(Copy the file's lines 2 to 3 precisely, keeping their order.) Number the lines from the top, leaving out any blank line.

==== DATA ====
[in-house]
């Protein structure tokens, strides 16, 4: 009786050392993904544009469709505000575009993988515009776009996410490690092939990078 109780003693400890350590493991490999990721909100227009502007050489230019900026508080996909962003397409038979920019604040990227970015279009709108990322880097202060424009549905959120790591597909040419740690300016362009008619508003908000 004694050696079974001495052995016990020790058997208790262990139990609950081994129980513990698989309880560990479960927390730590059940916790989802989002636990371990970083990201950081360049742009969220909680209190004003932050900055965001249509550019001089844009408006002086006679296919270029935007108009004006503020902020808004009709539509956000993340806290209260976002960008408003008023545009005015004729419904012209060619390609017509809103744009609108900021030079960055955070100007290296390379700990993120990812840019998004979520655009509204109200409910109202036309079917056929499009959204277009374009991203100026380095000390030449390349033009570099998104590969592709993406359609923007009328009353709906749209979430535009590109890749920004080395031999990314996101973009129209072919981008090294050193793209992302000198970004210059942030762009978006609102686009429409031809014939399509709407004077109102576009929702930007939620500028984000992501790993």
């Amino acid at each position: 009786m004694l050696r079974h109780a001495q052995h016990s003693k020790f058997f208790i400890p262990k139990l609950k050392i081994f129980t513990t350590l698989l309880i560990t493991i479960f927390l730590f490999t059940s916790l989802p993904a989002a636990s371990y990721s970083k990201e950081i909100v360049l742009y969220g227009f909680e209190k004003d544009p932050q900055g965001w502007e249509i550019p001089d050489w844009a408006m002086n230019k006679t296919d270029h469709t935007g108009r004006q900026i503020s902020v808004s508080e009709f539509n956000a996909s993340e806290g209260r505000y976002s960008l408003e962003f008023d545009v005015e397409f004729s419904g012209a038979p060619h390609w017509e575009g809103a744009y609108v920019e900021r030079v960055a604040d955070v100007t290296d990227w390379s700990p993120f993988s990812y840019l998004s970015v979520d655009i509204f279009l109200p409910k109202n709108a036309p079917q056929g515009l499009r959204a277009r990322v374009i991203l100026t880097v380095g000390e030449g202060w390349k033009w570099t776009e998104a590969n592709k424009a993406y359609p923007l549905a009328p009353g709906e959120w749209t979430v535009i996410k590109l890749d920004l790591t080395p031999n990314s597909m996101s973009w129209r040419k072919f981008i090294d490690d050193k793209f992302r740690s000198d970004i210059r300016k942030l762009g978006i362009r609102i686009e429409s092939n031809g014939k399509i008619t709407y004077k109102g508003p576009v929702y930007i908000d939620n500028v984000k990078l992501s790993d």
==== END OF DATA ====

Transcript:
């Protein structure tokens, strides 16, 4: 009786050392993904544009469709505000575009993988515009776009996410490690092939990078 109780003693400890350590493991490999990721909100227009502007050489230019900026508080996909962003397409038979920019604040990227970015279009709108990322880097202060424009549905959120790591597909040419740690300016362009008619508003908000 004694050696079974001495052995016990020790058997208790262990139990609950081994129980513990698989309880560990479960927390730590059940916790989802989002636990371990970083990201950081360049742009969220909680209190004003932050900055965001249509550019001089844009408006002086006679296919270029935007108009004006503020902020808004009709539509956000993340806290209260976002960008408003008023545009005015004729419904012209060619390609017509809103744009609108900021030079960055955070100007290296390379700990993120990812840019998004979520655009509204109200409910109202036309079917056929499009959204277009374009991203100026380095000390030449390349033009570099998104590969592709993406359609923007009328009353709906749209979430535009590109890749920004080395031999990314996101973009129209072919981008090294050193793209992302000198970004210059942030762009978006609102686009429409031809014939399509709407004077109102576009929702930007939620500028984000992501790993």
């Amino acid at each position: 009786m004694l050696r079974h109780a001495q052995h016990s003693k020790f058997f208790i400890p262990k139990l609950k050392i081994f129980t513990t350590l698989l309880i560990t493991i479960f927390l730590f490999t059940s916790l989802p993904a989002a636990s371990y990721s970083k990201e950081i909100v360049l742009y969220g227009f909680e209190k004003d544009p932050q900055g965001w502007e249509i550019p001089d050489w844009a408006m002086n230019k006679t296919d270029h469709t935007g108009r004006q900026i503020s902020v808004s508080e009709f539509n956000a996909s993340e806290g209260r505000y976002s960008l408003e962003f008023d545009v005015e397409f004729s419904g012209a038979p060619h390609w017509e575009g809103a744009y609108v920019e900021r030079v960055a604040d955070v100007t290296d990227w390379s700990p993120f993988s990812y840019l998004s970015v979520d655009i509204f279009l109200p409910k109202n709108a036309p079917q056929g515009l499009r959204a277009r990322v374009i991203l100026t880097v380095g000390e030449g202060w390349k033009w570099t776009e998104a590969n592709k424009a993406y359609p923007l549905a009328p009353g709906e959120w749209t979430v535009i996410k590109l890749d920004l790591t080395p031999n990314s597909m996101s973009w129209r040419k072919f981008i090294d490690d050193k793209f992302r740690s000198d970004i210059r300016k942030l762009g978006i362009r609102i686009e429409s092939n031809g014939k399509i008619t709407y004077k109102g508003p576009v929702y930007i908000d939620n500028v984000k990078l992501s790993d």